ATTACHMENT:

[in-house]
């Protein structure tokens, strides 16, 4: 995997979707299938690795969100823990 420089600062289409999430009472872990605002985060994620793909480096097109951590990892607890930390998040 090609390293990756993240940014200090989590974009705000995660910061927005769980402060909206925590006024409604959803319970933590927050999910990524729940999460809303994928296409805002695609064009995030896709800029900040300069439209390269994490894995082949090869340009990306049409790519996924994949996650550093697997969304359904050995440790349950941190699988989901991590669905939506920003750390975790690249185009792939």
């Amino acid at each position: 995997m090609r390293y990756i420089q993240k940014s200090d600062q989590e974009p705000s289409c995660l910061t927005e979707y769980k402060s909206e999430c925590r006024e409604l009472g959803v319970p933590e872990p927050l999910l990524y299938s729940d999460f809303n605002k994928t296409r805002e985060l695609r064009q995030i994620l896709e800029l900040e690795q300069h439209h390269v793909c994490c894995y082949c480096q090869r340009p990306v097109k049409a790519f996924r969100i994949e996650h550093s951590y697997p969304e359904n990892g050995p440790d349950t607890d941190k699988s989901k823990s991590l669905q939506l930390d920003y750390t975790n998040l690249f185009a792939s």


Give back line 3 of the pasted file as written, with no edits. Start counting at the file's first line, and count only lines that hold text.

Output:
């Amino acid at each position: 995997m090609r390293y990756i420089q993240k940014s200090d600062q989590e974009p705000s289409c995660l910061t927005e979707y769980k402060s909206e999430c925590r006024e409604l009472g959803v319970p933590e872990p927050l999910l990524y299938s729940d999460f809303n605002k994928t296409r805002e985060l695609r064009q995030i994620l896709e800029l900040e690795q300069h439209h390269v793909c994490c894995y082949c480096q090869r340009p990306v097109k049409a790519f996924r969100i994949e996650h550093s951590y697997p969304e359904n990892g050995p440790d349950t607890d941190k699988s989901k823990s991590l669905q939506l930390d920003y750390t975790n998040l690249f185009a792939s």